On a July trip to Madison, Wisconsin, to see family, Randy and I explored a block square residential area near our son’s apartment in the Atwood Neighborhood. This east-side area offers an appealing mix of single family homes, apartments and multi-family housing mingling with home-grown businesses. Add in the Olbrich Botanical Gardens, bike trails and Lake Monona and this part of the city presents an attractive place to live, especially for young professionals.

 

A water feature at Olbrich Botanical Gardens, Madison, Wisconsin, Minnesota Prairie Roots file photo May 2018.

 

A pizza place located inside the historic Garver Feed Mill complex, photographed before COVID-19 related restrictions.. Minnesota Prairie Roots file photo February 2020.

 

With UW-Madison located in the heart of downtown, you’ll find plenty of statues of Bucky Badger, the university’s mascot. Minnesota Prairie Roots file photo 2018.

 

Typically, Randy and I would explore Madison with our son, daughter and her husband. The city has much to offer in the arts, architecture, food and beverage scene, and the thriving Dane County Farmers’ Market centered around the state capitol (except now). But, because of COVID-19, we have limited our activities to walking. The daughter also lives next to a recreational trail on the opposite side of the city. Madison seems a model for getting around by foot or on two wheels versus solely by vehicle. Plenty of green space also defines this city.

 

Lilies bloomed in one yard.

 

From our stroll around the block, I observed how residents value their neighborhood. That shows in well-kept homes and yards, with flowers aplenty replacing the typical lawn. I love that concept of filling one’s outdoor space with plants and flowers. It seems more environmentally friendly and artistically inviting than a manicured, chemical-laced lawn.

 

Among vibrant phlox at the base of a tree, a sweet mini garden.

 

Through the Dusty Miller, I spotted a rabbit gardener.

 

In a neighborhood where many homeowners post inclusive, welcoming signs, I found this mini garden with the sign that rabbits are not welcome.

 

While taking in the nuances of the neighborhood, I discovered a sweet surprise in one yard. Mini garden art. Tiny scenes created with miniature figurines. Mostly rabbits. The unexpected find made me giddy.

 

I love how this prairie dropseed grass rolls.

 

When I looked closely, I discovered Mother Goose and family in the spirals of grass next to a rock.

 

Together Randy and I scanned the yard, spotting these magical scenes among spiraling prairie dropseed grass, at the base of trees, upon and next to rocks. For a few moments I immersed myself in finding and then photographing the mini garden art, all the while almost squealing with delight.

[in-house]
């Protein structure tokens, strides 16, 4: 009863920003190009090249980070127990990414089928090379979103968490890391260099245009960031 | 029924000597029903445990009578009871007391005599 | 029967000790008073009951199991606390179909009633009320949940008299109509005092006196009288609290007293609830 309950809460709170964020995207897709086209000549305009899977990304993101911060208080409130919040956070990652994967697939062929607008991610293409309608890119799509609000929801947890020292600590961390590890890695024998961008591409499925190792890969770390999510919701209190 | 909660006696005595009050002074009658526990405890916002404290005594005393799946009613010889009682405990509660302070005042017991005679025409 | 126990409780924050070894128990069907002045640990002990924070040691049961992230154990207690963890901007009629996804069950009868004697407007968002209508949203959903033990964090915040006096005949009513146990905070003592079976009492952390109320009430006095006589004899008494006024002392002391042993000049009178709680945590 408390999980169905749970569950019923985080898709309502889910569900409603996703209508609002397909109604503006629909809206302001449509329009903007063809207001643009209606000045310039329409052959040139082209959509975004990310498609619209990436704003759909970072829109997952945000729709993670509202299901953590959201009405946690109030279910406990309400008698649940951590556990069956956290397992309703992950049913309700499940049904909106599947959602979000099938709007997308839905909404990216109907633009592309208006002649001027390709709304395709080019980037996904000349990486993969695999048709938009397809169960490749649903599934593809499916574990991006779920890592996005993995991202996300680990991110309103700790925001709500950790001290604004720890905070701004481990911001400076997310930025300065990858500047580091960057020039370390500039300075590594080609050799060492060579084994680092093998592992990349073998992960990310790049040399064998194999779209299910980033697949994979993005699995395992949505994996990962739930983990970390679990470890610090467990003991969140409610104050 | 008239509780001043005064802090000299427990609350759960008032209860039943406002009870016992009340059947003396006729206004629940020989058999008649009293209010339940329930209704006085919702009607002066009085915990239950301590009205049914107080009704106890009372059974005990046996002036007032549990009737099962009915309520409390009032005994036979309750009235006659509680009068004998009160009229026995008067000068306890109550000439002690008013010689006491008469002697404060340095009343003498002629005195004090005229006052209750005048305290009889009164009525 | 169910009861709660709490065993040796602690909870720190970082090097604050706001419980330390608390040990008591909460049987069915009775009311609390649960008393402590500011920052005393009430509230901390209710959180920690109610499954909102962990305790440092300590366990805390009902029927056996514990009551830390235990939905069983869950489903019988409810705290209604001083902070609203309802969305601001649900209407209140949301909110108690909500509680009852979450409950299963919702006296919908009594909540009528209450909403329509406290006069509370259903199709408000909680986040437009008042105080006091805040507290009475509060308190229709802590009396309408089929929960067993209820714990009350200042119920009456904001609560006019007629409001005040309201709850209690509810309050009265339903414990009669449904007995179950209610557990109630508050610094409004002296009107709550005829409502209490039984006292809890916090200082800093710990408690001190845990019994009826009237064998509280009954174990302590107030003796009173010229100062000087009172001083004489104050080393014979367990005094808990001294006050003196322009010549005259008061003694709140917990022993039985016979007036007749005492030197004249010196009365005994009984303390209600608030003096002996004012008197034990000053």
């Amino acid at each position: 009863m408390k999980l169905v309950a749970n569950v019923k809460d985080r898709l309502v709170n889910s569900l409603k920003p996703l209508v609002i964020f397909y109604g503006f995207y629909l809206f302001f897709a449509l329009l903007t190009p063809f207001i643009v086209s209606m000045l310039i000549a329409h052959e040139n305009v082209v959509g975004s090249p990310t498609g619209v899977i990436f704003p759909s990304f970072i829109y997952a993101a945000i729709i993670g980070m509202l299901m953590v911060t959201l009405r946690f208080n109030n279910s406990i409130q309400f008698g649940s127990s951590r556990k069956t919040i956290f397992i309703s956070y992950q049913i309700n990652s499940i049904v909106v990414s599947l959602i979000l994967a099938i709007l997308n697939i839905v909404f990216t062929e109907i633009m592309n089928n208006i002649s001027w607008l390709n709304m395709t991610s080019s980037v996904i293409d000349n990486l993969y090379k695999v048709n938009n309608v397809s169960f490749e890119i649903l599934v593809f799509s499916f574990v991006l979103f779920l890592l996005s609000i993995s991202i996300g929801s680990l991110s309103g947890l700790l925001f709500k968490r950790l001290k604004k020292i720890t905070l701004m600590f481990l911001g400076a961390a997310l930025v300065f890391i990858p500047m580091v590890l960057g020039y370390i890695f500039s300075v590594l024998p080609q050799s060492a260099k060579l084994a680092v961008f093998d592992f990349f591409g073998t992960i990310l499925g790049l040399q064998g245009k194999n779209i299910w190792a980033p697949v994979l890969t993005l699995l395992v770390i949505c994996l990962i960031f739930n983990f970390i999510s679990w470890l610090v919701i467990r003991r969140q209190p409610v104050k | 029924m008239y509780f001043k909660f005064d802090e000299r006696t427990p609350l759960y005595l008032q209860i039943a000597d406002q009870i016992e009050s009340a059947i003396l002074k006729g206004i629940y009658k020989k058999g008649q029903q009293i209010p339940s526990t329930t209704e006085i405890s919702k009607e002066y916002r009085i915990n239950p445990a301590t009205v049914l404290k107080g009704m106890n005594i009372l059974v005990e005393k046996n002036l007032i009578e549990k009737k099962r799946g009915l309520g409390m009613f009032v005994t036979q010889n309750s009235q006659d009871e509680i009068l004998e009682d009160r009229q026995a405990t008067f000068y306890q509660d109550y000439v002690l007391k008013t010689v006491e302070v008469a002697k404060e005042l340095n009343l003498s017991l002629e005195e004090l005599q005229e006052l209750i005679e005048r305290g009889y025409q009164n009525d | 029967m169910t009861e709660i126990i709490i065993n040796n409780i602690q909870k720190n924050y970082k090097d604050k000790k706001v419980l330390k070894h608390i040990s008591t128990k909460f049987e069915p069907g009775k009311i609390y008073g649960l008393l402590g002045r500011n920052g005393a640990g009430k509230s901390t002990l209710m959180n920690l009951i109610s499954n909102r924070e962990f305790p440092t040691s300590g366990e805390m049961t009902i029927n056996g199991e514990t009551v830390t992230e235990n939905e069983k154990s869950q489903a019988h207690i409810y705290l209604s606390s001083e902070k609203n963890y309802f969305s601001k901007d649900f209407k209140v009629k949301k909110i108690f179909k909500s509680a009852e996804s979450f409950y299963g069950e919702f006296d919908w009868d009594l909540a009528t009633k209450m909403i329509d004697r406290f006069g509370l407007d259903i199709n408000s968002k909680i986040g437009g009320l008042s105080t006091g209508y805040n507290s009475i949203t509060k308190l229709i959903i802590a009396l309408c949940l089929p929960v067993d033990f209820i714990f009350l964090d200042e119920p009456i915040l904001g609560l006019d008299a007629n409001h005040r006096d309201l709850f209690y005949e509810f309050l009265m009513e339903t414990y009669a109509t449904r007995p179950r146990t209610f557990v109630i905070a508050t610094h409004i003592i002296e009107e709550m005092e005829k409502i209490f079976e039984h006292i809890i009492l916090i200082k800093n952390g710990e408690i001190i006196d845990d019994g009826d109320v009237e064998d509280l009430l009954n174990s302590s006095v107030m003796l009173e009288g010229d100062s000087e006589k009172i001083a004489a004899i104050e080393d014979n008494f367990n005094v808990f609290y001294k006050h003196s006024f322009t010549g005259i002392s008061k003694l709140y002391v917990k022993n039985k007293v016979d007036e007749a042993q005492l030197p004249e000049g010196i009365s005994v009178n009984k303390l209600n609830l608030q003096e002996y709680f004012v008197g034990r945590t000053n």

I love this simple mini garden art.

 

Randy alerted me that the homeowner was watching through a window. I hope he understood, while watching, just how much I appreciated his efforts that brought joy into my summer afternoon.

 

This scene seemed especially fitting given the bike trail just across the street.

 

Sometimes that’s all it takes. A little effort. A little creativity. A little caring about your neighborhood and about others to make a difference.

 

The mini garden scenes in this Atwood Neighborhood yard provide a delightful moment of escape from reality.

 

Especially during a global pandemic.

 

© Copyright 2020 Audrey Kletscher Helbling

Please check back for more posts from a more recent trip to Madison.

 

Close-up in the Atwood Neighborhood of Madison July 22, 2020

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One of the many inspiring signs posted in the residential neighborhood where I walked a square block.

 

THE MESSAGES ARE STRONG. Powerful. Statements that express the beliefs of those who live here. In a section of the Atwood Neighborhood in Wisconsin’s capital city.

 

A view of the Atwood neighborhood, including the bike trail that crosses this busy street. The residential neighborhood photographed for this post is to the left (and unseen) in this image.

 

On a recent trip to Madison to visit our second daughter and her husband and our son, I walked a block-square residential area near the son’s apartment building on the east side. I chose that over following the bike trail since I suffer a hearing loss and often don’t hear bikers fast-approaching from behind. Madison has a great system of recreational routes. But strolling sidewalks feels safer for me as I take in my surroundings, sometimes pausing to take photos.

 

Charming homes and yards…with powerful messages posted.

 

I was delighted to find fairy gardens in one yard.

 

Vegetables grow in a watering tank along the boulevard.

 

In the block I walked near the trail, also near Olbrich Botanical Gardens and Lake Monona, I found plenty to photograph. This is a well-kept area of older homes snugged together. Most front yards overflow with flowers, including in one, sweet fairy gardens. Inviting front porches, decks and entries define these homes that truly fit the definition of charming.

 

A bold door carries a strong message.

 

This sign references the death of George Floyd in Minneapolis on Memorial Day, which prompted a movement.

 

A statement of beliefs outside another Atwood home.

 

In these mostly lawn-less properties, there seems a cohesiveness of pride and of people who care about others, about issues, about this place they call home. And beyond. I saw that in the many posted signs addressing current-day concerns.

 

Bowling balls make for interesting garden art.

 

Lilies burst color into one of many front yard gardens.

 

This typewriter garden art intrigued me. I wished I could roll a piece of paper into the typewriter and leave a message.

 

Among the lilies and the outdoor art—including a rusting vintage typewriter—I experienced a sense of neighborhood that expands into home-grown businesses like Monty’s Blue Plate Diner, Michael’s Frozen Custard, the Barrymore Theatre

 

In this photo, the message I quote below is posted in the sign to the far right, bottom.

 

And I heard, too, this overall general message: No matter where you are from, we’re glad you’re our neighbor.

© Copyright 2020 Audrey Kletscher Helbling